Recently, I’ve been mindful of the title of the classic Jimi Hendrix album, Are You Experienced?
That’s because over the past couple of weeks, I’ve encountered lots of examples where people have incorrectly been labelled as experienced or inexperienced.
I think it’s time someone called out the automatic assumption, that experience can be measured by age. Or that experience can be measured by how long someone has been in a particular line of work.
As no one seems to have stepped up, I thought I would.
Time absolutely does not equal experience
In business, experience isn’t magically acquired with each passing day.
Commercially valuable experience, (the kind this post is about), is gained through the acquisition of relevant knowledge and feedback, which the person then works with, in order to be better informed and make better decisions.
They’ve increased the depth and width of their relevant knowledge.
They’ve increased their commercial value to their marketplace and their business.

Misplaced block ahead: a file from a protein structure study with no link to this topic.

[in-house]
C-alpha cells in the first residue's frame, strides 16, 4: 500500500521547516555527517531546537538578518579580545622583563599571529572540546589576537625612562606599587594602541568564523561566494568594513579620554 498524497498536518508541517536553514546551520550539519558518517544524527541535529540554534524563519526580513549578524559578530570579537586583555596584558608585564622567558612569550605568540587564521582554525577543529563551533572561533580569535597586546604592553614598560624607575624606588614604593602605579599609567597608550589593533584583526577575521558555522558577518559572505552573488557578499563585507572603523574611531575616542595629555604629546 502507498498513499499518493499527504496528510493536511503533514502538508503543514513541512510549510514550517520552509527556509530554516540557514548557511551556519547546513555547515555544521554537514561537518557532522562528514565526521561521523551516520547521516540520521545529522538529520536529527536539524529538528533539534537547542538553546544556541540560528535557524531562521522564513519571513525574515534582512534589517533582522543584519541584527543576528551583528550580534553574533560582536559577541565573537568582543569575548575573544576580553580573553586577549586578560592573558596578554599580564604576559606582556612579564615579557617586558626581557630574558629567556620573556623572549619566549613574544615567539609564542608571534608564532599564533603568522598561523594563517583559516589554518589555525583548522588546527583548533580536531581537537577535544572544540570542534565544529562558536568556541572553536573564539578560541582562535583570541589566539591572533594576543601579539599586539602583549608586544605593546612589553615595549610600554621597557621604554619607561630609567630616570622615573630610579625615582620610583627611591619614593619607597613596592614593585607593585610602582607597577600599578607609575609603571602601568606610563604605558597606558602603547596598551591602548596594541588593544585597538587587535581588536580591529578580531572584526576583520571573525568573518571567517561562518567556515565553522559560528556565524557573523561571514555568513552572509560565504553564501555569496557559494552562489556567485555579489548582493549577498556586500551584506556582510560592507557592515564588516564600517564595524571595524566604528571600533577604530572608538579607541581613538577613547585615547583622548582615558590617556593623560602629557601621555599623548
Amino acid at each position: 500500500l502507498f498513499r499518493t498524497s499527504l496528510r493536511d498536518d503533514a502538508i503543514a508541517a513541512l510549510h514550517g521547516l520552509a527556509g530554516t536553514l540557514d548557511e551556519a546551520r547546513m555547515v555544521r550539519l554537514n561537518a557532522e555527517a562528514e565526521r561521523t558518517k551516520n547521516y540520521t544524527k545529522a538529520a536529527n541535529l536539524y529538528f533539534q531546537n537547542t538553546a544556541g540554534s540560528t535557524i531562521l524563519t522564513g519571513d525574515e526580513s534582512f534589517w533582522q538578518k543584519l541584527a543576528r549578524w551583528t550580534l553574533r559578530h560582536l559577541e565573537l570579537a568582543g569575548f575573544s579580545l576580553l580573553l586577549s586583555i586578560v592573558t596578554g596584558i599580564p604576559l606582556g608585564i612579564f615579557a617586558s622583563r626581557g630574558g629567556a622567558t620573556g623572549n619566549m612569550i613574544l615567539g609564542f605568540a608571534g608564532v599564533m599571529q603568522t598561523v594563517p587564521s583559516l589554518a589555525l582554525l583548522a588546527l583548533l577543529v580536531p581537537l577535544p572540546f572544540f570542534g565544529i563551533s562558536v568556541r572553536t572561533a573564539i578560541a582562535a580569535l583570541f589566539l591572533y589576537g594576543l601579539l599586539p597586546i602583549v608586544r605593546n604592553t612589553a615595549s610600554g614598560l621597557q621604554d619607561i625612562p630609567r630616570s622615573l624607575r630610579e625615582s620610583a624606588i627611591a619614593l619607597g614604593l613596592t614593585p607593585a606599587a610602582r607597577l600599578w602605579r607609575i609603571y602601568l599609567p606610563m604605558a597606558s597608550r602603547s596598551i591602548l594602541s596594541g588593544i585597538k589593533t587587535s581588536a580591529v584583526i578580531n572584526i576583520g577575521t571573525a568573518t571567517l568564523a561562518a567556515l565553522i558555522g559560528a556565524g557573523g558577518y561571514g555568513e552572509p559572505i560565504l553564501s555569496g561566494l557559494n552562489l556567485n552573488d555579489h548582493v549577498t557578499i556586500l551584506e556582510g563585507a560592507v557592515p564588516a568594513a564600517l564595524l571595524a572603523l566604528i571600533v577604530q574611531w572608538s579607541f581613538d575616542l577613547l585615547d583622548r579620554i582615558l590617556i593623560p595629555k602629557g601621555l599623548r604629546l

They’ve become commercially experienced.
Young and highly experienced
Here’s a great example of someone who’s young, but very experienced. I work regularly with a young guy who’s the CEO of an amazing technology company. He’s eager to learn. He loves to test and measure ideas. And he applies what he has learned in order to improve.
He’s VERY successful.
And despite his age, he’s very experienced.
The exact opposite
Conversely, I hear regularly from business owners, who’ve been in business 20 years longer than my client, but have a fraction of his experience. They have a few years worth of experience, repeated 10 times.
They’re still repeating rookie errors, really basic mistakes, which have lost them and cost them a fortune.
There are many amazing, relatively young business owners out there. Great providers, who care about what they do and who deliver as promised.
The same is true of many older business owners. (I am one of them, after all).
If we attribute someone’s commercial experience to their age or their time in business, we’re likely to make some lousy decisions. And the same holds true if we erroneously attribute experience to ourselves.